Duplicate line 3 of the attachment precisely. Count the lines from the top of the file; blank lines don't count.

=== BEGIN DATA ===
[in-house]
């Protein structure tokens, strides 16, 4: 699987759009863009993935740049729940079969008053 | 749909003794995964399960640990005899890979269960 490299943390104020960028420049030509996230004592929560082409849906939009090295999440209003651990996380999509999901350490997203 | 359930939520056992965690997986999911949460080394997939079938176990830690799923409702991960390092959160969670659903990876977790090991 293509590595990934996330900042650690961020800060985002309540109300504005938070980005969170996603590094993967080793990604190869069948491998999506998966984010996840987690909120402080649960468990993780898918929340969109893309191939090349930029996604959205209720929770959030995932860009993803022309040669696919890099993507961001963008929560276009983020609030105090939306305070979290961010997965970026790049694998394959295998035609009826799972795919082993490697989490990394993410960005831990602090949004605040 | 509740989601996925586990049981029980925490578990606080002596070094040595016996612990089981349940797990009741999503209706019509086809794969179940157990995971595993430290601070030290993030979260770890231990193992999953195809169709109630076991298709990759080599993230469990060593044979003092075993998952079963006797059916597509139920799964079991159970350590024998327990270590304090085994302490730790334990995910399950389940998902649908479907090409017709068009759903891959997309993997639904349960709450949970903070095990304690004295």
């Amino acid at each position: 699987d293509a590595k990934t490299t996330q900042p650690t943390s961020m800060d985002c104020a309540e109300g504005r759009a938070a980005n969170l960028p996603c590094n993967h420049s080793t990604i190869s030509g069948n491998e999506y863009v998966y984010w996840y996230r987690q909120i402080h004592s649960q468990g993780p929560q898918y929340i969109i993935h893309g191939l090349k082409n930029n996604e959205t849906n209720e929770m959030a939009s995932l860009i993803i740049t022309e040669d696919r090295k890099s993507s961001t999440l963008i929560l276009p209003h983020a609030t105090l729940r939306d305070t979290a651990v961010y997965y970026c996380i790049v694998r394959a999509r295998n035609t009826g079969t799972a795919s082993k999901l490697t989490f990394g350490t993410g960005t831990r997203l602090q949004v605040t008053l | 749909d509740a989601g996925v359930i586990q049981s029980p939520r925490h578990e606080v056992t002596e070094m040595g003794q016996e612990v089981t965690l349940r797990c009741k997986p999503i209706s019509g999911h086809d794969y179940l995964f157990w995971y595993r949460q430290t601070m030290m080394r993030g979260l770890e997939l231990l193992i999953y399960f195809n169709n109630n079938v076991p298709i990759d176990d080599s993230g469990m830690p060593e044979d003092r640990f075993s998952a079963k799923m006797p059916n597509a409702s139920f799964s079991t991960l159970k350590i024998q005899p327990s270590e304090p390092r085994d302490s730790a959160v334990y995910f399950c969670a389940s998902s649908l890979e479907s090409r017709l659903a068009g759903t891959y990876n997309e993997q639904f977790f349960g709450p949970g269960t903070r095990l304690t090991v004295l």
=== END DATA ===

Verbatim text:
């Amino acid at each position: 699987d293509a590595k990934t490299t996330q900042p650690t943390s961020m800060d985002c104020a309540e109300g504005r759009a938070a980005n969170l960028p996603c590094n993967h420049s080793t990604i190869s030509g069948n491998e999506y863009v998966y984010w996840y996230r987690q909120i402080h004592s649960q468990g993780p929560q898918y929340i969109i993935h893309g191939l090349k082409n930029n996604e959205t849906n209720e929770m959030a939009s995932l860009i993803i740049t022309e040669d696919r090295k890099s993507s961001t999440l963008i929560l276009p209003h983020a609030t105090l729940r939306d305070t979290a651990v961010y997965y970026c996380i790049v694998r394959a999509r295998n035609t009826g079969t799972a795919s082993k999901l490697t989490f990394g350490t993410g960005t831990r997203l602090q949004v605040t008053l | 749909d509740a989601g996925v359930i586990q049981s029980p939520r925490h578990e606080v056992t002596e070094m040595g003794q016996e612990v089981t965690l349940r797990c009741k997986p999503i209706s019509g999911h086809d794969y179940l995964f157990w995971y595993r949460q430290t601070m030290m080394r993030g979260l770890e997939l231990l193992i999953y399960f195809n169709n109630n079938v076991p298709i990759d176990d080599s993230g469990m830690p060593e044979d003092r640990f075993s998952a079963k799923m006797p059916n597509a409702s139920f799964s079991t991960l159970k350590i024998q005899p327990s270590e304090p390092r085994d302490s730790a959160v334990y995910f399950c969670a389940s998902s649908l890979e479907s090409r017709l659903a068009g759903t891959y990876n997309e993997q639904f977790f349960g709450p949970g269960t903070r095990l304690t090991v004295l």